Just up the [Dirt] Street
I am so fascinated with attitude. What interests me the most is how much more control I have over my emotions now, than I used to. My internet went into slo-mo today, for no fathomable reason. If I call Hugh’s Knot, I will end up talking fruitlessly, to a person seven thousand miles away, after first listening to the hideous tape on the Fair Act Policy. The first time I made the call, I geared myself up for the inevitable tech frustration, and was rewarded handsomely. After all, one of the definitions for "knot" provided by my Webster's NewWorld Dictionary is that of a problem, difficulty or entanglement.
“Good morning, sir. My name-uh ees Ralph. How ees eet that I-uh may help you?”
“Good morning, Ralph. There is something wrong with my internet service.”
“Can you eh-describe-uh to me, what eet ees that the uneet ees doing-uh?”
“Yes. It is slow-about five minutes to access a single site.”
“Yes, sir. I believe that you have-uh violated the Fair Act Policy.”
“How did I do that? All I was doing was some emailing.”
“Have you been uploading videos or downloading museec? That will treegger a slow down.”
“No, I have not. I use words, only. I have not downloaded, uploaded or unloaded any videos, movies or trucks. Please make the necessary adjustment.”
“Let me check your heestory, Sir. Yes, I can see that you have done nothing that would treegger a slow down.”
“Then you can fix it?”
“That I cannot-uh say, Sir...”
And so it goes when you call the tech-support personnel at Hugh’s Knot. Each time I call, I end up systematically breaking down over the course of the exchange, out of frustration. The first time I called, I was outraged that I was unfairly impacted, through no fault of my own. I was very demanding, and would not settle for anything other than immediate resumption of normal service. Shockingly, I got it.
I do not download music or videos. I deal in words. Words take up a fraction of the memory that videos and music take. Yet, once a month, as regularly as I get a bill from Hugh’s Knot, I get the dispensation of service.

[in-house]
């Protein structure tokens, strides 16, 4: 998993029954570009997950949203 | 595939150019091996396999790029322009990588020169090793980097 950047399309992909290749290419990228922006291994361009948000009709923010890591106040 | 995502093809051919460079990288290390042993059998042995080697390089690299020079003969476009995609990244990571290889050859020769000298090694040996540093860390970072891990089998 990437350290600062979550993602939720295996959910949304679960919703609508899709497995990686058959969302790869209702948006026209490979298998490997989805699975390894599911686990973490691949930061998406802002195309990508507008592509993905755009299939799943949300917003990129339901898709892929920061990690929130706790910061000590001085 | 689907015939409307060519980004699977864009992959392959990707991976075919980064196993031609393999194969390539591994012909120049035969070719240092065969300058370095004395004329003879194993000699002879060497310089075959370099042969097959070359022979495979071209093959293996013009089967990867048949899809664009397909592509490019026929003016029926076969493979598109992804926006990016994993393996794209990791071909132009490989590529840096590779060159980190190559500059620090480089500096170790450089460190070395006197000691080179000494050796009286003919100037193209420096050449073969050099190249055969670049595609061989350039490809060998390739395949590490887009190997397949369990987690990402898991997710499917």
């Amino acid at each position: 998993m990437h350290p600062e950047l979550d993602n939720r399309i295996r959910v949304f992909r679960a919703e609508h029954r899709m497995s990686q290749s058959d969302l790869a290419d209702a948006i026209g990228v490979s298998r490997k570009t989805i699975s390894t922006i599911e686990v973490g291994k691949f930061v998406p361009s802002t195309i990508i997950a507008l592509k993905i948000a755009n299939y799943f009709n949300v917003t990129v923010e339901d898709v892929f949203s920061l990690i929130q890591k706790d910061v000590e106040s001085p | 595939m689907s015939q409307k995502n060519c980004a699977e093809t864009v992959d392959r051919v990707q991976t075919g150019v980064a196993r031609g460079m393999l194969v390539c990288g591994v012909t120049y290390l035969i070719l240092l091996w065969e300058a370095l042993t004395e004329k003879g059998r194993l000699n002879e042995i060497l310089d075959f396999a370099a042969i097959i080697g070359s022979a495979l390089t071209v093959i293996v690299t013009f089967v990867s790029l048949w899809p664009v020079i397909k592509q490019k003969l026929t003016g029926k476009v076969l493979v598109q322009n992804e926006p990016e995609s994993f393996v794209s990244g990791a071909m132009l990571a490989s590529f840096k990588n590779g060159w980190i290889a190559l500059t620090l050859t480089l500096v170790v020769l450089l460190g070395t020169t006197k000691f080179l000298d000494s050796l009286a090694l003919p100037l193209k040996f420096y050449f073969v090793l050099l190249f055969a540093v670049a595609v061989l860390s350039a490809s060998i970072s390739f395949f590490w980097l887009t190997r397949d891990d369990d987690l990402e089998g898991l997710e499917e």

How can a company get away with bad service? They can because we live in a rural area. Because we do not have the numbers of an urban setting, they can rake us over the coals. If you don’t like it SIr, just try the provider up the [dirt] street.
That is why I no longer take the time, nor expend the energy, to place a call to a company with such low concern for its customers. Now when I encounter the slow-downs, I swallow my irritation, focus on my word processor, and use the net only when I need to post a piece on my blog, or make a comment on another.
When I decide to invest the time to use the net during a slow down, I resign myself to five minute delays, between steps in the process. Therefore, I do not sit in front of my laptop; I occupy myself with another task, such as clearing off everything from the pool table. Work five minutes, drift back to the computer, enter another command, and return to the pool table.
Is it annoying? Sure, it is, but it is also a lot better than either getting mad, or not being able to access the net at all. The point I am trying to make, is that it is all in my head. I can make the determination that I am going to embark on a course of action that allows me to stay as relaxed as possible, with no room for variation, and have a smooth go of it. Or I can attempt the impossible, by getting Hugh’s Knot to make the necessary adjustment in the shop, to allow me normal access to the net.
Unfortunately, the first time’s success sent me the wrong message. if I call up and work hard to assert myself, I get what I want, but I pay a steep price. If I take the road of less resistance, I end up with poor internet service all day. Well, at least I have a choice, and I choose to go the easy route, even if it seems that Hugh’s Knot gets the better end of the deal.
Besides, if I play my cards right I get the pool table cleared off. Maybe the next time I get a slow down, I should finally clean out the attic. It needs it.